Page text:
SINGAPORE - An economic slump in Malaysia has darkened the outlook for the country's largest financial services provider Malayan Banking, better known as Maybank.
Founded in 1960, Southeast Asia's fourth-largest bank is seeking a new revenue sources in neighbouring countries. It intends to continue to expand its business by focusing on promising markets.
With a youthful workforce, the Philippines is expected to achieve healthy economic growth if the government puts in place the right policies, according to Maybank Group President and CEO Datuk Abdul Farid Alias. He presented this view at an investment conference held in Manila on Aug. 25.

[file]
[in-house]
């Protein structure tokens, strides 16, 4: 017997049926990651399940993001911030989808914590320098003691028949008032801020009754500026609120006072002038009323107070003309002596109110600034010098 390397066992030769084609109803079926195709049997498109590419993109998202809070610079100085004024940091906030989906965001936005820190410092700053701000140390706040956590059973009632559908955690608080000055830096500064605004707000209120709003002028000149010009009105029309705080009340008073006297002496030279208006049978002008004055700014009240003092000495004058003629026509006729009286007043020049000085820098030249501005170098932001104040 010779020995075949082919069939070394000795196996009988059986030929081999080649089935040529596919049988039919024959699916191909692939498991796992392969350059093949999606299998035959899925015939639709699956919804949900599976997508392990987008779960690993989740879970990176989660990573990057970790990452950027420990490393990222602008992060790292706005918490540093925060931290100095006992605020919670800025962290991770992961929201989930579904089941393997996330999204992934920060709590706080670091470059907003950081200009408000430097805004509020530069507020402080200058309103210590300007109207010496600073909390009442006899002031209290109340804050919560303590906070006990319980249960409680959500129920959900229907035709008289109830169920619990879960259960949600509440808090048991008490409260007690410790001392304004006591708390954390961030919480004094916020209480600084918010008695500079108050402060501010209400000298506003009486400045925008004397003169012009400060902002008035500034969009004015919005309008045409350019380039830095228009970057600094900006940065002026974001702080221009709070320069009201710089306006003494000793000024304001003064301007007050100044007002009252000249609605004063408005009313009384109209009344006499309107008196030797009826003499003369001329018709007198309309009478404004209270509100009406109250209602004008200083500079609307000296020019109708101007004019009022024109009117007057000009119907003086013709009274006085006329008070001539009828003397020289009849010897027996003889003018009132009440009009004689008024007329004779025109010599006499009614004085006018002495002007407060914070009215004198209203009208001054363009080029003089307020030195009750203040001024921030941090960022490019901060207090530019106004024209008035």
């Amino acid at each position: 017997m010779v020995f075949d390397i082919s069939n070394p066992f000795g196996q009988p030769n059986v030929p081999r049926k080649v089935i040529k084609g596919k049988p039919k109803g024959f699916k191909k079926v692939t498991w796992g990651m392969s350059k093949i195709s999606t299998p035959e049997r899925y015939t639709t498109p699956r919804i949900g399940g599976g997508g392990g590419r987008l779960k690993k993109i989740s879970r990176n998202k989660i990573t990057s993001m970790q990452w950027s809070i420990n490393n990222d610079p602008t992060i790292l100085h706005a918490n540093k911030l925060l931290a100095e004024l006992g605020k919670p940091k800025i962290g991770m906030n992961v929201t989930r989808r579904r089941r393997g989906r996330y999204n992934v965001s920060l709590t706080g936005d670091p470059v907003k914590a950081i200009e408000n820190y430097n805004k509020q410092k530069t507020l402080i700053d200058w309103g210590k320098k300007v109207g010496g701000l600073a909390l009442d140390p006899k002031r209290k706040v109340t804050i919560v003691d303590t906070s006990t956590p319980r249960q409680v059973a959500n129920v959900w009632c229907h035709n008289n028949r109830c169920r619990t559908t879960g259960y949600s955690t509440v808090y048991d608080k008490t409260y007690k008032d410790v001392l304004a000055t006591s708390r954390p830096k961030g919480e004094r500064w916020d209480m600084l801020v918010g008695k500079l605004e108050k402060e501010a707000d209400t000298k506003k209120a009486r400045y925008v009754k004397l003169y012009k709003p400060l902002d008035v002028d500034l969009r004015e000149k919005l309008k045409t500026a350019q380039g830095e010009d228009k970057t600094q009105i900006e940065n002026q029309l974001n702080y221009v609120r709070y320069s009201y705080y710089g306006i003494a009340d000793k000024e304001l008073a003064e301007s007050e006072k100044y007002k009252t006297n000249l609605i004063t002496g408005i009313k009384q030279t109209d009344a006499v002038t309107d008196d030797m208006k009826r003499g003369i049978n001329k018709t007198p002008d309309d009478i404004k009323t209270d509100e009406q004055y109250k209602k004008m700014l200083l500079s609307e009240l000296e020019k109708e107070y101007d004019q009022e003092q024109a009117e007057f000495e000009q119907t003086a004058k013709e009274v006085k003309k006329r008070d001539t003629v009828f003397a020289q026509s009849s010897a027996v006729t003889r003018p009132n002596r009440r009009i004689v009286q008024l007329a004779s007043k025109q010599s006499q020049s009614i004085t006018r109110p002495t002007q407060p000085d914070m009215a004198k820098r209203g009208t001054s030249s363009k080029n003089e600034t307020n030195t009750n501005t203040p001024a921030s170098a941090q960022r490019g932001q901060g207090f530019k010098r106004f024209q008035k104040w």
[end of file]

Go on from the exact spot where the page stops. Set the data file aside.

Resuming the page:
Maybank reported a record net profit of 6.71 billion ringgit ($1.59 billion) for the year ended December 2014. But falling resource prices have recently been pushing down Malaysia's exports, while the country's goods and services tax hike in April has cooled consumer sentiment.
Maybank's net profit for the April-June quarter was up only 0.6 per cent from a year earlier, due largely to slow growth in lending at home. Amid local headwinds, the company's overseas operations have become increasingly important. The amount of loans that the company provided in foreign countries accounted for about 42 per cent of the total as of the end of June, up from roughly 39 per cent a year earlier.
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